On the epistemological limits of language: Mathematical knowledge and social practice during the renaissance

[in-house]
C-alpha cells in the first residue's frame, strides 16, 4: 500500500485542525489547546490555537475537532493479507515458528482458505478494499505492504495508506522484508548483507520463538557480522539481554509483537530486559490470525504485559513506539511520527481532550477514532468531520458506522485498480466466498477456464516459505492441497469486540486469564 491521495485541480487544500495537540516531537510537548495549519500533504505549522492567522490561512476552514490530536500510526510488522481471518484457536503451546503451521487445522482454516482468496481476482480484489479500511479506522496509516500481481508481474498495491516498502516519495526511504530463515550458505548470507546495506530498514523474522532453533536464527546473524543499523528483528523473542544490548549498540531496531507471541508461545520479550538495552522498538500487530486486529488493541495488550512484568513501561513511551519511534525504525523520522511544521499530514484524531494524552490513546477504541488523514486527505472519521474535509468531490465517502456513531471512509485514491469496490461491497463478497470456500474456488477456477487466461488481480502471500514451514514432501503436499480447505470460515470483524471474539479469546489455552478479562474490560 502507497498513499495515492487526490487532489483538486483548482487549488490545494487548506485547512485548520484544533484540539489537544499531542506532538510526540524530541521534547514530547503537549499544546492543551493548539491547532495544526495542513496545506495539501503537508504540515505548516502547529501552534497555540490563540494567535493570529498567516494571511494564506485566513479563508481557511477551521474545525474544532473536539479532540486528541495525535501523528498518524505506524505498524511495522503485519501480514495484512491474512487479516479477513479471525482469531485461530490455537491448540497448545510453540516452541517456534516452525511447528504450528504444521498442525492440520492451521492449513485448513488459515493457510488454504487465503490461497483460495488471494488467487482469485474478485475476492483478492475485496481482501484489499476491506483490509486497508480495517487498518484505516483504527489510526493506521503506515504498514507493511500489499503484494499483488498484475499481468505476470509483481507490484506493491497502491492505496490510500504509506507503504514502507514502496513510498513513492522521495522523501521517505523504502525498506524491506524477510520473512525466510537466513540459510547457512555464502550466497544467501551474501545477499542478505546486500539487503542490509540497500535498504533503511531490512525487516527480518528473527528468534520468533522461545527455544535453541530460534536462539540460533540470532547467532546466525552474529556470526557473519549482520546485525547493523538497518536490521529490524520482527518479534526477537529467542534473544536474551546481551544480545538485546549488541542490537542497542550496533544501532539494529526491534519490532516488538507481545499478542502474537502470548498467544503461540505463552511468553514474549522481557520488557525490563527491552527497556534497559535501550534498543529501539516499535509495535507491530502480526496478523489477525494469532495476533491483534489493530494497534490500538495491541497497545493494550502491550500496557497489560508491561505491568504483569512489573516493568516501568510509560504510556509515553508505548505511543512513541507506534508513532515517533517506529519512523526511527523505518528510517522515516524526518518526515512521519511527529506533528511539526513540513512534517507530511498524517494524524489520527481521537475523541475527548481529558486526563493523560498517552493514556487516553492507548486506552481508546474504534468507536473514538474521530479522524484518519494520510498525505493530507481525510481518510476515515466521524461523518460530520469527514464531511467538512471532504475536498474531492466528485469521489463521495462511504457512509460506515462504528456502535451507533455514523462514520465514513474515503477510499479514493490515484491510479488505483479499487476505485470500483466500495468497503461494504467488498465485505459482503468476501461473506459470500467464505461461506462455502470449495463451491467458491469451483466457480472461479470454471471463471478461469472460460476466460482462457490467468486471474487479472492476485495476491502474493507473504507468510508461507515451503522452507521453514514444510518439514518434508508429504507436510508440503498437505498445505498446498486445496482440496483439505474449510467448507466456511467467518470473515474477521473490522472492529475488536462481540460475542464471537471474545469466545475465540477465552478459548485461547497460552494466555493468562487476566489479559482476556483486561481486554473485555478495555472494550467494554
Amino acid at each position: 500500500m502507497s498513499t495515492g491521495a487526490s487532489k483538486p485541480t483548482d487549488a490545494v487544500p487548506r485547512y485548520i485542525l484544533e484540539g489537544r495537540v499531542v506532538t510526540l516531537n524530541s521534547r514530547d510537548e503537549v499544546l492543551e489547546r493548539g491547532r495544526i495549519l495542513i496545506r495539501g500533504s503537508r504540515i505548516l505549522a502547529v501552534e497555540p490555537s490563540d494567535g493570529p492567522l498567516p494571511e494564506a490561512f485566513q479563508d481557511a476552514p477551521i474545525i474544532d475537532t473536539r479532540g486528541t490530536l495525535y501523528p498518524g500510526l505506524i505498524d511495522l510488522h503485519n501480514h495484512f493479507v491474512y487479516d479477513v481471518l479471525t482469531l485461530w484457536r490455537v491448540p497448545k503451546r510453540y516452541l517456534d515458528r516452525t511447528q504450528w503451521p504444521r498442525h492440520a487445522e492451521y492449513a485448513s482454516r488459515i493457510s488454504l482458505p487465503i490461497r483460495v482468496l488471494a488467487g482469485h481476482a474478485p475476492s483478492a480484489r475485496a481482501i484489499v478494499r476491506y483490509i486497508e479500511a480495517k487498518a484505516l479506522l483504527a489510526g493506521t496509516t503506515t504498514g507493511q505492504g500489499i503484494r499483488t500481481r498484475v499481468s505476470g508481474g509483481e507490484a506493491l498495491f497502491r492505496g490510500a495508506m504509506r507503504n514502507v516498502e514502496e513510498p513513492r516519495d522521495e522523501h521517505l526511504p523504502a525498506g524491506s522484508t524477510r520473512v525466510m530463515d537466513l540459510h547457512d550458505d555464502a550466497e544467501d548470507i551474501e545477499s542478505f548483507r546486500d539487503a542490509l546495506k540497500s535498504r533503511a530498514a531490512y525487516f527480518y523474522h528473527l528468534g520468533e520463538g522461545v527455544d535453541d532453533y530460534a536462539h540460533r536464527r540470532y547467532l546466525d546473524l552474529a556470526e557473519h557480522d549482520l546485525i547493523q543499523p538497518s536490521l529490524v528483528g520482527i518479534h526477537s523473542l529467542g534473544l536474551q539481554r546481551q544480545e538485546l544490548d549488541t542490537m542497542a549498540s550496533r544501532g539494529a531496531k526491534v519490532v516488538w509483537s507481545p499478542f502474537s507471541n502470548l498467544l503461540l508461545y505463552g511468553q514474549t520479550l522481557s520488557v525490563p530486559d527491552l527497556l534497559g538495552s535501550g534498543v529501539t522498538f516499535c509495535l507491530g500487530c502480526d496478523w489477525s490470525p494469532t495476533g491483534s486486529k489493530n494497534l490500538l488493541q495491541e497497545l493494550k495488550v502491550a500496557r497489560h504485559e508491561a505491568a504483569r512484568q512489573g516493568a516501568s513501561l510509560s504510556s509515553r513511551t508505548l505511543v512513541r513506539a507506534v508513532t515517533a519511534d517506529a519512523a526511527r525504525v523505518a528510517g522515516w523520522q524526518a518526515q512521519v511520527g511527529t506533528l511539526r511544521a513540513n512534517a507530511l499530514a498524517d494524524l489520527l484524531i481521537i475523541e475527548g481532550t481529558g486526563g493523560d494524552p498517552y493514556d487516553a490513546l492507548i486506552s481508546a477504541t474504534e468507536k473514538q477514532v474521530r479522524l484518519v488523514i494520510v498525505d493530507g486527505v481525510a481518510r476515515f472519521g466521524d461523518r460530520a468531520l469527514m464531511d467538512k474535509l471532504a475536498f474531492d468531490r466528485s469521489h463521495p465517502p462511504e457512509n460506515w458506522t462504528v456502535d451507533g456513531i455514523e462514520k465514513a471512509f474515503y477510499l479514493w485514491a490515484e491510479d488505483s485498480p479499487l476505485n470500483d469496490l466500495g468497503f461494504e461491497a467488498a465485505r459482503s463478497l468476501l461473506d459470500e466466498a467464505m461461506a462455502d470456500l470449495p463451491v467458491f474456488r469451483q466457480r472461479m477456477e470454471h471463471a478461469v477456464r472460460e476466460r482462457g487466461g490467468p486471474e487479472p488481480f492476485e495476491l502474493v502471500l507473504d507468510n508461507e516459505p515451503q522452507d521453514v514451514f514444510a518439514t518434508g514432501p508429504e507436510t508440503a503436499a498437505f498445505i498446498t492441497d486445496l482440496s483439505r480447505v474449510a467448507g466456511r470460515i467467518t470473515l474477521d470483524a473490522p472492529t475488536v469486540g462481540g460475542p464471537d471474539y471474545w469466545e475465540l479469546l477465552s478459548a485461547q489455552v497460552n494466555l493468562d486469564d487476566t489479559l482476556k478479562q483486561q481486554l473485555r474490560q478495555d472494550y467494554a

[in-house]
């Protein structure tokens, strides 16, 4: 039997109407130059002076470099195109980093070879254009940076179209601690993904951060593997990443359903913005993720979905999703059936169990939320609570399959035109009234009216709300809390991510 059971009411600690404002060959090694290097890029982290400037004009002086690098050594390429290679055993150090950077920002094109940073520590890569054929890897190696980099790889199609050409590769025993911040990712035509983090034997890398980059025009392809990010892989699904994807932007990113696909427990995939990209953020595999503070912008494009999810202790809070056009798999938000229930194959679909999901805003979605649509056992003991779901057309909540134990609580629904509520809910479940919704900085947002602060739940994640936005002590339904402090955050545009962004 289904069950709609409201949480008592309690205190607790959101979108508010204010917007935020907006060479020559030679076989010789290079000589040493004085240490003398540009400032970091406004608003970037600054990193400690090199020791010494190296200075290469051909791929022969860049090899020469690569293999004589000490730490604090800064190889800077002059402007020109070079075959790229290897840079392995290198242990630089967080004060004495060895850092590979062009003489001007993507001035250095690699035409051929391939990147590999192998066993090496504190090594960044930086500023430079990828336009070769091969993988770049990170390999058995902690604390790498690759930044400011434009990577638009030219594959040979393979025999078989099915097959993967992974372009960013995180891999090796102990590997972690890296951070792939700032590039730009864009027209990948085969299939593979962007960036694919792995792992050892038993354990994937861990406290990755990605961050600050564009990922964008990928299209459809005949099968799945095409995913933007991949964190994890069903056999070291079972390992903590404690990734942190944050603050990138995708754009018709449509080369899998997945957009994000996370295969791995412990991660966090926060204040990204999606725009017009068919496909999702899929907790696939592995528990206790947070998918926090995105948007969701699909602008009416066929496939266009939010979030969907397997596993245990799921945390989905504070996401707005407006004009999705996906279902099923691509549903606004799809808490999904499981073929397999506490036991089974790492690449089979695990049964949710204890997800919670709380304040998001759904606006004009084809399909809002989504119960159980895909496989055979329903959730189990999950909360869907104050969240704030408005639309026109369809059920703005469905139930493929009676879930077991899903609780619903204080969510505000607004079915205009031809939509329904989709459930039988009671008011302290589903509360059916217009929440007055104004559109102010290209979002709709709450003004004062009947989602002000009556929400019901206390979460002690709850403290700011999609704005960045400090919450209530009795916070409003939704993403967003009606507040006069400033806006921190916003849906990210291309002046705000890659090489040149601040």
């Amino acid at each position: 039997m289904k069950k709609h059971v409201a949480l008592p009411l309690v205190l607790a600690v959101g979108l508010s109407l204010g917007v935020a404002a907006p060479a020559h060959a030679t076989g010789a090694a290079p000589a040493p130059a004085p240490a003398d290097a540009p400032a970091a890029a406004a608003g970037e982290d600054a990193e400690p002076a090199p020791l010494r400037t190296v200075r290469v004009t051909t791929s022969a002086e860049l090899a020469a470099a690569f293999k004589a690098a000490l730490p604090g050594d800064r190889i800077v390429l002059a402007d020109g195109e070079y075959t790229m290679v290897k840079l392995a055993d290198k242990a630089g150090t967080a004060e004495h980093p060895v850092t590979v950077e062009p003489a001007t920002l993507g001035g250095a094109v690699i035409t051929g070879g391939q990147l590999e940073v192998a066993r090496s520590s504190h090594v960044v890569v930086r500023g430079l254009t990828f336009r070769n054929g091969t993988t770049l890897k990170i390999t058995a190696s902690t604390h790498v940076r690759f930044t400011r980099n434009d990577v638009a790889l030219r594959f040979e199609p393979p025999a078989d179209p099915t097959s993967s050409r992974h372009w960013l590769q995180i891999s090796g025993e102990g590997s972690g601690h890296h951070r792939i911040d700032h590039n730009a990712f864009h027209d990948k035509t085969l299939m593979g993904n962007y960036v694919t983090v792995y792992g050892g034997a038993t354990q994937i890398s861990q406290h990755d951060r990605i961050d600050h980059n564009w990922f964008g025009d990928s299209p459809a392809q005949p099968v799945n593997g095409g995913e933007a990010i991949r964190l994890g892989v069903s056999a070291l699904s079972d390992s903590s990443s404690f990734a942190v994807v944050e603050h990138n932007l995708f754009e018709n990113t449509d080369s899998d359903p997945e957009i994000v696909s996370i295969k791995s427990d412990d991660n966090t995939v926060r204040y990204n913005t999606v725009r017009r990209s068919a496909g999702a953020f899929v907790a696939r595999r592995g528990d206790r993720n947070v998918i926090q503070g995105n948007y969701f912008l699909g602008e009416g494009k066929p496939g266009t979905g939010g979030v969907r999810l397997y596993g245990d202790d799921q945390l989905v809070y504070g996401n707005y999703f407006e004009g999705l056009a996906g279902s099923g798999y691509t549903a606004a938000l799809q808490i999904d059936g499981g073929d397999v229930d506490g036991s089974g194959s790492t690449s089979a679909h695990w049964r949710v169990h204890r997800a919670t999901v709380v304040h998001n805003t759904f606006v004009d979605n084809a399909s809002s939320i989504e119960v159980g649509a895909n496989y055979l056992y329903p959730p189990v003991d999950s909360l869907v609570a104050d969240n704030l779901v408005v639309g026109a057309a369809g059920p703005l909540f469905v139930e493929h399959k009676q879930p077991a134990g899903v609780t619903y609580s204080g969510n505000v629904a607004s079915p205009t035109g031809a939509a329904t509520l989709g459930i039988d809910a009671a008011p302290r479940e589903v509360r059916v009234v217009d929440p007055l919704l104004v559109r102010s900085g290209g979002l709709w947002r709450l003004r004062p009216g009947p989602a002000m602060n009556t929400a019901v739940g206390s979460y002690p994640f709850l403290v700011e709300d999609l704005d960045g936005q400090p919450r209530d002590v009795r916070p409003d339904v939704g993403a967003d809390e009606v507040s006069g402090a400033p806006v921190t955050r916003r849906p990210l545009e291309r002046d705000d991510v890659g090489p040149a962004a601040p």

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An important characteristic ofcontemporary reflections in mathematicseducation is the attention given tolanguage and discourse. No longer viewed asonly a more or less useful tool to expressthought, language today appears to beinvested with unprecedented cognitive andepistemological possibilities. One wouldsay that the wall between language andthought has crumbled to the point that nowwe no longer know where one ends and theother begins. At any rate, the thesis thatthere is independence between theelaboration of a thought and itscodification is no longer acceptable. Theattention given to language cannot ignore,nevertheless, the question of itsepistemological limits. More precisely,can we ascribe to language and to thediscursive activity the force of creatingthe theoretical objects of the world ofindividuals? In this article, I suggestthat all efforts to understand theconceptual reality and the production ofknowledge cannot restrict themselves tolanguage and the discursive activity, butthat they equally need to include thesocial practices that underlie them. Thispoint is illustrated through the analysisof the relationship between mathematicalknowledge and the social practice of theRenaissance.
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